"He had told them everything he knew about her, her habits, her character, her past life; he had confessed [everything] in the most trivial detail... And yet, in the sense in which he intended the word, he had not betrayed her. He had not stopped loving her; his feelings towards her had remained the same." (Orwell, 158)
The first time that Winston saw Julia, he immediately disliked her not only because she's pretty and he can't be with her, but also because her purity represented orthodoxy. Winston was desperate for love and rebellion, though he had to keep this a secret, as the Party is very controlling. He later suspected that Julia was a member of the thought police, and even briefly considered killing her to cover his tracks and to spite the party. Although he was attracted to Julia, he remained intimidated by her until she made the bold first move of giving him a love letter. They proceeded to meet in private, as their love affair developed into a relationship.
Although Winston and Julia are attracted to each other, and enjoy being together, their relationship began as a method of rebelling against the Party. Winston even tells Julia that the more men she has slept with, the more he wants to be with her, as it makes their romance even more unorthodox. Their relationship is as much about love as it is about control and power. By having an 'illegal' romantic relationship, they have temporarily outsmarted the Party, and found another person with whom they could discuss their negative views regarding the Party.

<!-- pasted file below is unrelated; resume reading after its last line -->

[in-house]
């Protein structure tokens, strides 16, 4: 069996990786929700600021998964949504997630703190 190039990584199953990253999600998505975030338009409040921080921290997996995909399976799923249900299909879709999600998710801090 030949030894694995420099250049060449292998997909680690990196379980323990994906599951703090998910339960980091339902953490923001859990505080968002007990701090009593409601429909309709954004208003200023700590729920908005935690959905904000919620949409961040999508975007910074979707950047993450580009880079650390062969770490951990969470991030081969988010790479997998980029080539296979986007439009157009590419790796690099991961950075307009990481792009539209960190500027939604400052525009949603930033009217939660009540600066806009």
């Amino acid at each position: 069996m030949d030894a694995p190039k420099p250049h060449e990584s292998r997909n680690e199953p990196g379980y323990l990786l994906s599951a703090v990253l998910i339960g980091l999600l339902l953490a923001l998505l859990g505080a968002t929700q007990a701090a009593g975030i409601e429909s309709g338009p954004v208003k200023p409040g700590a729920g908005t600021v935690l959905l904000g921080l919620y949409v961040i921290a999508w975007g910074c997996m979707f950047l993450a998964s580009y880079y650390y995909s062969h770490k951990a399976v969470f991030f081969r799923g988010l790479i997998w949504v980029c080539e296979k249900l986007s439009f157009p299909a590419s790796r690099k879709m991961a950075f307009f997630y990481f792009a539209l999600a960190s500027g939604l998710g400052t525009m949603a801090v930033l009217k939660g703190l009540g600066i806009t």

During the torture sessions, O'Brien warned Winston that he will never be the same, as he will no longer have the capability of human feelings. In the Ministry of Love, the torture was so excruciatingly unbearable that the Party had the ability to reform Winston's thought process. Winston found this news alarming, though he did not yet believe that they were capable of ending his love for Julia.
Winston eventually betrayed Julia when faced with his biggest fear; rats. He realized that the only way to avoid having a cage of rats strapped to his head was to suggest that they do it to Julia instead. In this moment, Winston realized that they have broken him, as he truly meant those words. After being released, Winston and Julia bumped into each other in a coffee shop. They both agreed that after their experiences in the Ministry of Love, they could never feel the same about each other.
After reading Goldstein's book, Winston and Julia discussed what they believed to be true betrayal. They decided that, regardless of what they confess about one another, the Party cannot force them to stop loving each other; which would be the only true betrayal. Little did they know that they would soon have to put their love to the test, as they were being spied on at that very moment, and were about to be interrupted by the thought police.
As Winston and Julia had predicted, Winston confessed every incriminating aspect of Julia's life, yet still remained faithful to her, as his love was not tarnished. He had not yet betrayed her, though O'Brien understood this, and the torture was still far from over.